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View the following YouTube video and answer the questions below from

your handout, "Rhetorical Analysis Questions".  This exercise will help you practice summarizing, analyzing, and evaluating a text while using rhetorical terms and concepts.  In other words, this will serve as a helpful review of 1101 basics.  It will also help you practice analyzing sources, which you will need to do in all three of your writing projects this term.
Link: https://www.youtube.com/watch?v=1WzgVMp7-Lo
There are 30 questions below. You may answer any 20/30 for full credit. (You may have to watch the video more than once, and taking notes while watching is recommended.)
1) Summarize (list the main ideas of) the text from a neutral point of view.
2) Respond “with the grain”: talk about what points you agree with—or can relate to— while adding your own support and examples.
3) Respond “against the grain”: talk about what points you disagree with—or have trouble relating to—while rebutting (contradicting) the author’s ideas with counter-reasoning and counterexamples (examples that either disprove the author’s points or that show alternative perspectives).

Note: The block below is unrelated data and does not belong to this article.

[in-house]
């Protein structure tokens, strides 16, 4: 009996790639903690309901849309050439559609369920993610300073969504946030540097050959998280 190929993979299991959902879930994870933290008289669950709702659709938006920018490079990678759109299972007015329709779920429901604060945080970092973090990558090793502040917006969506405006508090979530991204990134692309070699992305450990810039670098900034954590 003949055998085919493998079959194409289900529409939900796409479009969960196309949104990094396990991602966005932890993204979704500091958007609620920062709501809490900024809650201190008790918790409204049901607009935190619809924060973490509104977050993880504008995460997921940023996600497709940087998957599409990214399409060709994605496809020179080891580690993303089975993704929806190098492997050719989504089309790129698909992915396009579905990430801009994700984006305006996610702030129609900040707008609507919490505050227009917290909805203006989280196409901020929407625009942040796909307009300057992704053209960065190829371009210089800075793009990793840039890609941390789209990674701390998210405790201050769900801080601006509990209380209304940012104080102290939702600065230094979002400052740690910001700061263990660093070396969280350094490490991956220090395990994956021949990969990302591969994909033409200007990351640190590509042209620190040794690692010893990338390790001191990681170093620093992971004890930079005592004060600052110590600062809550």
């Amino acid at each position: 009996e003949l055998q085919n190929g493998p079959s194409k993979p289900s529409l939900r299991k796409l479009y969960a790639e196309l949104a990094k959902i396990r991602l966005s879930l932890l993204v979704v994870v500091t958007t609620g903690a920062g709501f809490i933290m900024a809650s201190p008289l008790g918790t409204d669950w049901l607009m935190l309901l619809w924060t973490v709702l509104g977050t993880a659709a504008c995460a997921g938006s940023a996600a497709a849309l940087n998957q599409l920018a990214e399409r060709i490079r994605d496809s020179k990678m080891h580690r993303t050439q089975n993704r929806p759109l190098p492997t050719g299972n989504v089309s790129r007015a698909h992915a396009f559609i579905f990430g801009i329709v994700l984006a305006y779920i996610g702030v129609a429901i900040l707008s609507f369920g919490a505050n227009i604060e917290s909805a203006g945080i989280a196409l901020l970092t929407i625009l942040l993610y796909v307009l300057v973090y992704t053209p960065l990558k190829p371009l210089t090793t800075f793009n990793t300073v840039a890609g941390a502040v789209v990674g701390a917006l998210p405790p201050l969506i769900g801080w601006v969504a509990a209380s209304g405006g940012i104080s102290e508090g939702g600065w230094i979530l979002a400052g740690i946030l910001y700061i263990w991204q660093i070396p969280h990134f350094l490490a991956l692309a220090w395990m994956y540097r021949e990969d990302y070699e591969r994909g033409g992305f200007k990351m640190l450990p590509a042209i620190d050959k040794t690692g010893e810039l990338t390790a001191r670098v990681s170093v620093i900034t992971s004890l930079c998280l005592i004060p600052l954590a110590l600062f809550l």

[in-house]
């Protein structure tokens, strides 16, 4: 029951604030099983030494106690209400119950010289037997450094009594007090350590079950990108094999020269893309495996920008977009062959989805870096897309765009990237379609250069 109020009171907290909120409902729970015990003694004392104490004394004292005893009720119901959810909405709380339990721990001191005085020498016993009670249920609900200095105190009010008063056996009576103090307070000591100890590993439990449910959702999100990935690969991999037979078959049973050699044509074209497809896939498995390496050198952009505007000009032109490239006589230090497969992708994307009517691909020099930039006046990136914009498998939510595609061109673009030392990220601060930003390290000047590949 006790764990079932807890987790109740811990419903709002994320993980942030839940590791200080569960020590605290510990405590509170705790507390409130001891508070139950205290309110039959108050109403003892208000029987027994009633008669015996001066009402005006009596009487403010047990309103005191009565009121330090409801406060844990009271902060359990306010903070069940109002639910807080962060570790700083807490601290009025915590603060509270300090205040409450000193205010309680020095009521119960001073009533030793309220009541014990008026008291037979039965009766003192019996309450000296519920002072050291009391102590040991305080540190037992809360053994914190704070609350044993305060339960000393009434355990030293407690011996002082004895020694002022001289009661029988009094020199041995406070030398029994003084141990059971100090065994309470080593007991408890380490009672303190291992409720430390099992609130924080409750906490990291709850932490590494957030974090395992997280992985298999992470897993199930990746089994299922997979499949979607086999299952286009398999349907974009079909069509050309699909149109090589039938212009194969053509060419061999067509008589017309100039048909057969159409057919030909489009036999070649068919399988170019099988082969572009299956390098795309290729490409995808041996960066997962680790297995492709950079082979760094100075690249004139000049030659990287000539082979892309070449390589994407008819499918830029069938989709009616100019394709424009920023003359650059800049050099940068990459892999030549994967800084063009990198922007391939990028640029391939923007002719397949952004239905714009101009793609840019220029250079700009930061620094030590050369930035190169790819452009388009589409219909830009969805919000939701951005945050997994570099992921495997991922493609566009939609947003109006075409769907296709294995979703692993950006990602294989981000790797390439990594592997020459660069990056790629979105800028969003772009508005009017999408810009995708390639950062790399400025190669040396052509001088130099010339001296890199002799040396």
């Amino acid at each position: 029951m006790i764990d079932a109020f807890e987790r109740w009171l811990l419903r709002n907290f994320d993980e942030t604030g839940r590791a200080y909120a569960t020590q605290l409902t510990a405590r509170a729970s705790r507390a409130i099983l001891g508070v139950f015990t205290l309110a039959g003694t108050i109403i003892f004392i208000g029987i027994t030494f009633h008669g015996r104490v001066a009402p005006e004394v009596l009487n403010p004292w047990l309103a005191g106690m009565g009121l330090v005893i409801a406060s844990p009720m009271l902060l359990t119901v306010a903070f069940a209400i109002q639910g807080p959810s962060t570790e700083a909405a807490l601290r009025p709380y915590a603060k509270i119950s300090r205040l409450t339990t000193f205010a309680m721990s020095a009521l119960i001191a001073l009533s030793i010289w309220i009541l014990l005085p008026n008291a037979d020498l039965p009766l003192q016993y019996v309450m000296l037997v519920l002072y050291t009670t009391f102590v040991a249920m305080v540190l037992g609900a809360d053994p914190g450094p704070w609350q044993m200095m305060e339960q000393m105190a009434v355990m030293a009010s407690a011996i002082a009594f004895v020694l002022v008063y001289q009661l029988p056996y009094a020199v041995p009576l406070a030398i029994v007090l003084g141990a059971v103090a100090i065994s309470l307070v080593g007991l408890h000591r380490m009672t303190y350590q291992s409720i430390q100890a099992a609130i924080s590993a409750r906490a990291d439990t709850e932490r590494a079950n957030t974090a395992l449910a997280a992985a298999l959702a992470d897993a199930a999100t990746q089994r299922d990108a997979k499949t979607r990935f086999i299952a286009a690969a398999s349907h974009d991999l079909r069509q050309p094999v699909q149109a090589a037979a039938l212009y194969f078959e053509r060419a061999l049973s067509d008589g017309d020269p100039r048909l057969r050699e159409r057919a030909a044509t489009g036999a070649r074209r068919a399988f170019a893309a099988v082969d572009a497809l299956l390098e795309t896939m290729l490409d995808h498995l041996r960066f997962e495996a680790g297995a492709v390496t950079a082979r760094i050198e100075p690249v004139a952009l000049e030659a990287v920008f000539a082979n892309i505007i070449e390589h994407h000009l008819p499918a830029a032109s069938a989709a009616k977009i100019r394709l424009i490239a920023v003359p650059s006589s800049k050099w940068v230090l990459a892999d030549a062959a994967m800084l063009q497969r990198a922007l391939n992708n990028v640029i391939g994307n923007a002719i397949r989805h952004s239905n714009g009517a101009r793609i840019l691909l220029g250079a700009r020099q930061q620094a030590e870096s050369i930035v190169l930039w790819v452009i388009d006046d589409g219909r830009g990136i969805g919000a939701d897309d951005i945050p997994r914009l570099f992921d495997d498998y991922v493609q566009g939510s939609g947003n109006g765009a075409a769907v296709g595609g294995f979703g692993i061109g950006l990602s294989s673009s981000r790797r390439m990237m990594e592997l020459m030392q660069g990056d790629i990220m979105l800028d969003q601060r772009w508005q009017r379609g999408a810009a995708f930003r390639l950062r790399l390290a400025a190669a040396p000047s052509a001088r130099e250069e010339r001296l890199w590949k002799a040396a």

4) Talk about the author’s angle of vision. What points has the writer deliberately emphasized and which ones have been left out? Are these sound rhetorical choices (choices related to effective communication)? Explain.
5) Google the author or look at any biographical material contained in the text. Based on this material, how credible is the author (in other words, how strong is the author’s appeal to ethos)? What, if anything, could the author do to improve his/her appeal to ethos with regard to biographical considerations?
6) Talk about any biases the author shows or that might be expected based on the author’s biography (age, education level, cultural background, political background, religious background, chosen field of study, etc.). How do they affect the text with regard to ethos (credibility of speaker/writer), pathos (ability to influence an audience according to their values/emotions) or logos (logic of the text itself)? Again, what, if anything, could the author do to improve his/her appeals to ethos/pathos/logos with regard to biographical considerations?
7) What other factors in this text affect the author’s credibility/ethos (vocabulary, style, clarity of purpose, awareness of audience, etc.)? What, if anything, could the author do to improve his/her appeal to ethos with regard to these considerations?
8) How well has the author created a reasonable, logically structured piece (one that appeals to logos)? Explain.